edited by Richard Albert, Joel Colón-Ríos (Routledge 2020, 312 pages)
About the book
This book examines the interstices among statutory enactment, constitutional convention and formal constitution in which quasi-constitutionality exists. It provides a focal resource that can serve as a point of reference for scholars interested in quasi-constitutionality as a whole, from national and transnational perspectives, expanding on its many forms, functions, and applications with recourse to comparative insights. The book is divided in three main Parts, each of them preceded by a separate critical introduction in which an informed scholar contextualizes the chapters and offers reflections on the themes they develop. The first Part, titled ‘Forms’, is composed of chapters that address, from a theoretical and comparative perspective, questions related to the recognition of constitutional statutes and quasi-constitutional legislation. The second Part is titled ‘Functions’, and contains chapters that explore the explanatory power of quasi-constitutionality in different institutional contexts. The third Part, titled ‘Applications’, considers the ways in which constitutional statutes and quasi-constitutionality operate in relation to particular tensions and debates present in various jurisdictions.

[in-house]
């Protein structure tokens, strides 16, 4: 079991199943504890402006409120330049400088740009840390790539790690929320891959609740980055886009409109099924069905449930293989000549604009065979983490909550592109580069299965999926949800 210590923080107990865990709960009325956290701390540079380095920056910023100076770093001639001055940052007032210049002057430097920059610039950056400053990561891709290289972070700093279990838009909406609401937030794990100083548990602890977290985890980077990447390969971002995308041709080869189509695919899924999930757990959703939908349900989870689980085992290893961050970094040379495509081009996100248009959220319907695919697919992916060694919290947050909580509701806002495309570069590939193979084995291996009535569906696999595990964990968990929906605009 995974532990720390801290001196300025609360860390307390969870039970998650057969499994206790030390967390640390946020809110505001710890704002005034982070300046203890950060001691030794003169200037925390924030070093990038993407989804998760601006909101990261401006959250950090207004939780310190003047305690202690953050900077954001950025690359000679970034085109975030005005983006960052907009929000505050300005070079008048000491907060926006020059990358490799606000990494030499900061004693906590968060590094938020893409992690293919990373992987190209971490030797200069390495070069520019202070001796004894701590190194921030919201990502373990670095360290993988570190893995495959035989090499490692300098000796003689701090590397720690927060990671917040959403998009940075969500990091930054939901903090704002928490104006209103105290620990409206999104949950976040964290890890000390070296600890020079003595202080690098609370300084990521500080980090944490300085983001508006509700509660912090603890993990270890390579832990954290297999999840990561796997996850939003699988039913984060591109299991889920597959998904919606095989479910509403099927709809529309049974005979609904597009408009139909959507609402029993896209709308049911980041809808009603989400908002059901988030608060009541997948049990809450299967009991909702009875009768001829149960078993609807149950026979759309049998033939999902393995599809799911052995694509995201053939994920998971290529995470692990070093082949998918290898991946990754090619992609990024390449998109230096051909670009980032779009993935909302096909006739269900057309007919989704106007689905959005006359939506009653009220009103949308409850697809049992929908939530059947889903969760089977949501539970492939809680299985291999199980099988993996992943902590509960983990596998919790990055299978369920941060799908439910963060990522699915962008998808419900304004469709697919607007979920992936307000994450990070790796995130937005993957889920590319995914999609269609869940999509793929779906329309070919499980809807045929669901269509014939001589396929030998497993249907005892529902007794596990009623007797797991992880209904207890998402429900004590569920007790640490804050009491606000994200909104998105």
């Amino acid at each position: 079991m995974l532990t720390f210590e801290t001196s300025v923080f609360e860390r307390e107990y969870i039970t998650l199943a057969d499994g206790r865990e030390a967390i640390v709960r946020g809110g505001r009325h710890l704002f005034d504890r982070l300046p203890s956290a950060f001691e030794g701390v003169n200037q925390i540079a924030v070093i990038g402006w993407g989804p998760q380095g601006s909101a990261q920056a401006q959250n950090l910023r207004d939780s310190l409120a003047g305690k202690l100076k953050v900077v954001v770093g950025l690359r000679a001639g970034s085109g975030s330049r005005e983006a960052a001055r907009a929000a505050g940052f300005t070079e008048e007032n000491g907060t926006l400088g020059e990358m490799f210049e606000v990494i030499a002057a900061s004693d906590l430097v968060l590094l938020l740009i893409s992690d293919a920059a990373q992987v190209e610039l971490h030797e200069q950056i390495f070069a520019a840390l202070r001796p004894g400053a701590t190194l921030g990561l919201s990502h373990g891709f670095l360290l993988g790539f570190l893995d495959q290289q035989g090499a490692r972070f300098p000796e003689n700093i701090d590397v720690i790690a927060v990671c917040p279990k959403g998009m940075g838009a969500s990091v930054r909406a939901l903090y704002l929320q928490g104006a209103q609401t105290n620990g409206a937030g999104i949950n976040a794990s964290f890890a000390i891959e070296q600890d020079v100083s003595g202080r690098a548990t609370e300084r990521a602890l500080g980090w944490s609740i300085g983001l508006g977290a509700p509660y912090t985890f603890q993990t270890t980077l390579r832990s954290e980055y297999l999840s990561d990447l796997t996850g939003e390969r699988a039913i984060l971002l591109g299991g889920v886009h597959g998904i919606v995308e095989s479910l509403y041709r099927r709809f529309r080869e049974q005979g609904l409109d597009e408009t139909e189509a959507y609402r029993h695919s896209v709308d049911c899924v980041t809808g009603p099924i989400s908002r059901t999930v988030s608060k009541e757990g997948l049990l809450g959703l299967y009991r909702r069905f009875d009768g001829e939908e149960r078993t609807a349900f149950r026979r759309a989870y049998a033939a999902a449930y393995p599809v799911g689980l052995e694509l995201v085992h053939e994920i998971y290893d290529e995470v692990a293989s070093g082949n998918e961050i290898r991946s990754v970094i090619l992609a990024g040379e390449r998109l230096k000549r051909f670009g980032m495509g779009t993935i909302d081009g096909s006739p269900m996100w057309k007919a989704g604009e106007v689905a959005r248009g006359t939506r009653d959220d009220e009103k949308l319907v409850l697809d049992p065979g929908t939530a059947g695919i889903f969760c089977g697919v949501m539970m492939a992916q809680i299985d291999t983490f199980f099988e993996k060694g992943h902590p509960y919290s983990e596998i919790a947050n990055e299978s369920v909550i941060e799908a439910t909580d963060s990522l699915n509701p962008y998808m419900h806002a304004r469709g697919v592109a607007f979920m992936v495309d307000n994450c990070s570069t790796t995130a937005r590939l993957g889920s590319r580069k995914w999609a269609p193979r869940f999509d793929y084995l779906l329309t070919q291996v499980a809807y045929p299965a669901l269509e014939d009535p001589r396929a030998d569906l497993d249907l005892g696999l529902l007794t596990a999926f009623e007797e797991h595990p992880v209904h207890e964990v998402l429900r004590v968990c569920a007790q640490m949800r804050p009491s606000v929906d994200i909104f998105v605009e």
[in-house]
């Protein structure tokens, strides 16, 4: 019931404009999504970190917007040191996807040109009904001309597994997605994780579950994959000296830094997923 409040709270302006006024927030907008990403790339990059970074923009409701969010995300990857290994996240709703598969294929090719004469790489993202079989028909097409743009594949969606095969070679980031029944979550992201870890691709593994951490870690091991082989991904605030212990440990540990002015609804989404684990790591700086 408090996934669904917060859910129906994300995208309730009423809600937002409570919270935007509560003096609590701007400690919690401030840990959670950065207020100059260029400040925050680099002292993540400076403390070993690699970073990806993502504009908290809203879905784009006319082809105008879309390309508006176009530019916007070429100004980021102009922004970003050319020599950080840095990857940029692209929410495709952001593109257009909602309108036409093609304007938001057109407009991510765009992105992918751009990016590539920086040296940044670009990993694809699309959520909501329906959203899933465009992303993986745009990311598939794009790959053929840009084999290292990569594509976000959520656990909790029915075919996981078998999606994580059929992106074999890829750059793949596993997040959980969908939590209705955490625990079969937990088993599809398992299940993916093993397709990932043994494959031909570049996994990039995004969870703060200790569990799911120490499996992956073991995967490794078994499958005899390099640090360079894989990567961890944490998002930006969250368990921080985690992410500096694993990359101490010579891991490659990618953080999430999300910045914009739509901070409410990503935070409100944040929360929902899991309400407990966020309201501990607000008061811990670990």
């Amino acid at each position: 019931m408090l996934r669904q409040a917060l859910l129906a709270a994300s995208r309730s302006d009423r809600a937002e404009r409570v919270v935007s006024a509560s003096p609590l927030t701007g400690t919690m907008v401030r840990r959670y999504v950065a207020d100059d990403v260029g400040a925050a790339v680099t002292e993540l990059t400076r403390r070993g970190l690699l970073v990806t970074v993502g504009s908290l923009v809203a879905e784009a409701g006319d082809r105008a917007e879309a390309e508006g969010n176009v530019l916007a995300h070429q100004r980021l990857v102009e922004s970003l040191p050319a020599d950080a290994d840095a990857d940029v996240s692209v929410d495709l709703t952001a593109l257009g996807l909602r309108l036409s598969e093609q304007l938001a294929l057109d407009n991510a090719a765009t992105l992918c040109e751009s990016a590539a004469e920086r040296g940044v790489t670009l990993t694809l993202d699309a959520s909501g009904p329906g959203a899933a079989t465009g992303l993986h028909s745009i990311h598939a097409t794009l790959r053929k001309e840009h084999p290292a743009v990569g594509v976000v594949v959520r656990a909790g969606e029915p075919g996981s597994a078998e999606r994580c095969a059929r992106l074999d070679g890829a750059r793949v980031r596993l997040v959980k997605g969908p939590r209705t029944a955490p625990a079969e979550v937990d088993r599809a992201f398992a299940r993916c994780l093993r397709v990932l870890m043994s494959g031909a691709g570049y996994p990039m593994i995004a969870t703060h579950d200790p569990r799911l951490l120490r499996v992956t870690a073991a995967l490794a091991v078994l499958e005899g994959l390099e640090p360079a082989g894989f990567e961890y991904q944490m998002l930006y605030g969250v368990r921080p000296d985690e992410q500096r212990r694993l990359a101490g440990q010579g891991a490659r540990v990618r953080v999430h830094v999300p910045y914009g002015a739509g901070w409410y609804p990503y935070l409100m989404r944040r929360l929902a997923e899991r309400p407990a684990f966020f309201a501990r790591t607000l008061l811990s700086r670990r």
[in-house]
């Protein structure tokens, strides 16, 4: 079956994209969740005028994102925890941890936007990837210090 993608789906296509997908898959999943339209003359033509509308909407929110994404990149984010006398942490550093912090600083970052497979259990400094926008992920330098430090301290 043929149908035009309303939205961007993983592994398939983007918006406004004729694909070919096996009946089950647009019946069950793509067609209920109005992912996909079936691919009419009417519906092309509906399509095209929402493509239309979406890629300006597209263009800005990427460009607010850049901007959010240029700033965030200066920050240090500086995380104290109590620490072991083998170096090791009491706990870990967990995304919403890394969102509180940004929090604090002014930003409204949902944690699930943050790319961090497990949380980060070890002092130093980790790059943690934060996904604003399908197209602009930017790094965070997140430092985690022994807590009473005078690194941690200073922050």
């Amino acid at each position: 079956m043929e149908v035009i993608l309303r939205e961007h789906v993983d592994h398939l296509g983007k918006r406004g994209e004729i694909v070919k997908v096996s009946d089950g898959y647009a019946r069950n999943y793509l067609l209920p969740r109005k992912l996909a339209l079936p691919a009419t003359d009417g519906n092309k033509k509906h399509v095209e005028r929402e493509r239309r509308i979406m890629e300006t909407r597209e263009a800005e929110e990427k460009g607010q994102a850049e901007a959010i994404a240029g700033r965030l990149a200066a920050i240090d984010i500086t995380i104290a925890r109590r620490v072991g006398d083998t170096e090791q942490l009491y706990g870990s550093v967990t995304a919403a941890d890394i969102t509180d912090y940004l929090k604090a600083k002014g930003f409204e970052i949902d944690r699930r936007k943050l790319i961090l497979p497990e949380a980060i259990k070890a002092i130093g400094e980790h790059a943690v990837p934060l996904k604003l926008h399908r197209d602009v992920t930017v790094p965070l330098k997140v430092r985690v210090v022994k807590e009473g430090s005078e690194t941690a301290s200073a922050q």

About the series
Comparative Constitutional Change has developed into a distinct field of constitutional law. It encompasses the study of constitutions through the way they change and covers a wide scope of topics and methodologies. Books in this series include work on developments in the functions of the constitution, the organization of powers and the protection of rights, as well as research that focuses on formal amendment rules and the relation between constituent and constituted power. The series includes comparative approaches along with books that focus on single jurisdictions, and brings together research monographs and edited collections which allow the expression of different schools of thought. While the focus is primarily on law, where relevant the series may also include political science, historical, philosophical and empirical approaches that explore constitutional change.